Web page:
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  • Author or Editor: Marluci Menezes x
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Abstract

Placemaking is a collaborative process to design urban spaces through creatively sharing interests, needs, activities and ideas. The literature on urban planning, design, human-computer interaction (HCI), geography, sociology and anthropology is rich in examples of methods that can be used in placemaking. However, the rationality that defines the methodological approach is essential to acquire a common view for places, ensuring an inclusive and open process. Before or in parallel to defining why, how and what to do in placemaking, it is relevant to consider different methodological approaches. In this chapter, we explore three methodological principles: (1) providing a multidimensional view on the context together with interdisciplinary and transdisciplinary knowledge, and with early engagement with people and stakeholders; (2) responding to the common view, needs and priorities regarding the transformation, regeneration and urban management of spaces; (3) experimenting with the inclusion capacity of the methodological approach, improving methodological efficiency and effectiveness, adhering to the social actors and stakeholders, detecting difficulties and correcting and improving the placemaking process from an inclusive perspective. An overview of the subject of placemaking will subsequently be performed and afterwards two methodological approaches presented. Finally, considering that the issue of placemaking is a dynamic and collaborative process, this chapter explores how the role of the methodological approach impacts inclusiveness.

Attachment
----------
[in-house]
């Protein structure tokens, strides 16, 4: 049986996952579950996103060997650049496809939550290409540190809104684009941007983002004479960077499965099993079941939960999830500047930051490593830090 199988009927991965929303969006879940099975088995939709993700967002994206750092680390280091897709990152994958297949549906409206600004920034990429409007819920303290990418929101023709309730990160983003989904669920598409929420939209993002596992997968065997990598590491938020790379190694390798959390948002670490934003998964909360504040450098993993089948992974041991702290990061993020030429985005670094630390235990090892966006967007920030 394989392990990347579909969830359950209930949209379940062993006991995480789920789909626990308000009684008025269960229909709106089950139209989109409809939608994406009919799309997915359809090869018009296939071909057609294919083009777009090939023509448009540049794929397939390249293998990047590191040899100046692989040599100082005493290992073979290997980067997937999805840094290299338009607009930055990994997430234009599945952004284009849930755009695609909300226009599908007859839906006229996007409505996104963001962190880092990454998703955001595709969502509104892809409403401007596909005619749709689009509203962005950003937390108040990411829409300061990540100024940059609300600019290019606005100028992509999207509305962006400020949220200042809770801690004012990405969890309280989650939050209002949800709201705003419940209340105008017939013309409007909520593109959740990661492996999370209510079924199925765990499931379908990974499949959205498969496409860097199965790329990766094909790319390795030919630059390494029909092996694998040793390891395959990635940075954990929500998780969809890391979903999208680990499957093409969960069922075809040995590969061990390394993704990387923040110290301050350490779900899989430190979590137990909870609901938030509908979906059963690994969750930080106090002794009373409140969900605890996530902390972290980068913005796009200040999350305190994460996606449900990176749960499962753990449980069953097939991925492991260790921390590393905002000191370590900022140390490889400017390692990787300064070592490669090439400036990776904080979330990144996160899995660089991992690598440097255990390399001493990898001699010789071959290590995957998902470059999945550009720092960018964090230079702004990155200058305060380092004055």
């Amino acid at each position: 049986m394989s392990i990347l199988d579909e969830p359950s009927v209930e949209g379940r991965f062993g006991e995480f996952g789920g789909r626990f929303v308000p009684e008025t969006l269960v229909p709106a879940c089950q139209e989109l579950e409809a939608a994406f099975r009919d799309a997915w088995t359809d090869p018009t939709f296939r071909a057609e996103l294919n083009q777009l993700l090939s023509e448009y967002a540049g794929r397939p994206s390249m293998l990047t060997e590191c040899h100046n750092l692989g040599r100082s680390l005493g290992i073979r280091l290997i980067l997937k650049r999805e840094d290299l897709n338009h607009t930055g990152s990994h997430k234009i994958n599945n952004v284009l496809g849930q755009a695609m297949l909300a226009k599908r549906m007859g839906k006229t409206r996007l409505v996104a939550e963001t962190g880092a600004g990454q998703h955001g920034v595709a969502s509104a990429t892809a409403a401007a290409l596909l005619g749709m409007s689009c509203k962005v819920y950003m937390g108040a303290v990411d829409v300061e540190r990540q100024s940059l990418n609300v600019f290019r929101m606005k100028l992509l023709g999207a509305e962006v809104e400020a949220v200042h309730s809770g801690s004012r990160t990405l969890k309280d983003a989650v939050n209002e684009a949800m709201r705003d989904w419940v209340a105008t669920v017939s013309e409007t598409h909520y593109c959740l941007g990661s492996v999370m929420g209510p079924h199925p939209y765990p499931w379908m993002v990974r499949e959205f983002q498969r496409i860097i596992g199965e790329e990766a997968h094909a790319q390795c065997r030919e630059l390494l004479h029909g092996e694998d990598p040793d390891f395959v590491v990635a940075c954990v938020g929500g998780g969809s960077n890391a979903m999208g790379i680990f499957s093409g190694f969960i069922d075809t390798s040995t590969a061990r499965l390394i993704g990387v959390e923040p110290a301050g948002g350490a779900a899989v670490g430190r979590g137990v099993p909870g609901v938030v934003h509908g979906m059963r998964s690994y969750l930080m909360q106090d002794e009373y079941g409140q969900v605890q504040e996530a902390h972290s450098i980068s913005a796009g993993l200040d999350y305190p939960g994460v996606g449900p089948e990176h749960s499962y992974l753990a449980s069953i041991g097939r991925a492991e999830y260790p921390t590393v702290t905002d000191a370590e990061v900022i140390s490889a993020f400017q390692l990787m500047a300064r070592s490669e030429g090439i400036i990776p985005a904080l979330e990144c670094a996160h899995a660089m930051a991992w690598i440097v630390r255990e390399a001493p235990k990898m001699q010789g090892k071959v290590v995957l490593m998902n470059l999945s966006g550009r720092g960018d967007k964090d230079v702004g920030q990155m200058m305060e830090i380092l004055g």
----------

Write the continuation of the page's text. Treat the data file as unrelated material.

Open Access
In: Placemaking in Practice Volume 1

Abstract

Interests of young people are neither often well considered in public spaces nor in decisions about the environment around them. One of the most important achievements of growing from childhood to adulthood is the development of one’s own social life and increasing one’s autonomy, which also means a widening of one’s spatial range of action. Despite these spatial needs and benefits for their own development, teenagers are often treated with suspicion in public spaces. One will often find them in large groups, standing around, chatting loudly with one another or playing around. Spatial needs, appropriation and practices, on the one side, and social norms, on the other side, do not necessarily match. In an inclusive city, spatial consumption and production is part of a dialogue with citizens, including vulnerable, “undesirable” and marginalized groups, in order to guarantee them not only the access to public spaces, but also their involvement in planning and decision-making processes. Studies show that young people have a great potential to bring unique insights to the built environment. This chapter explores the potential of young people to be involved in placemaking, reflecting on challenges facing such involvement and taking into account the impact of the Covid-19 pandemic. Backed by studies in Cork, Lisbon, Ljubljana, Stockholm and Volos, it addresses the question how to use placemaking to change the city into a more inclusive and responsive environment for young people. These cases demonstrate that placemaking can be used as a tool for engaging young people in the decision-making process about their city and local environment, collating evidence-based research on the relationship between young people and public spaces.

Open Access
In: Placemaking in Practice Volume 1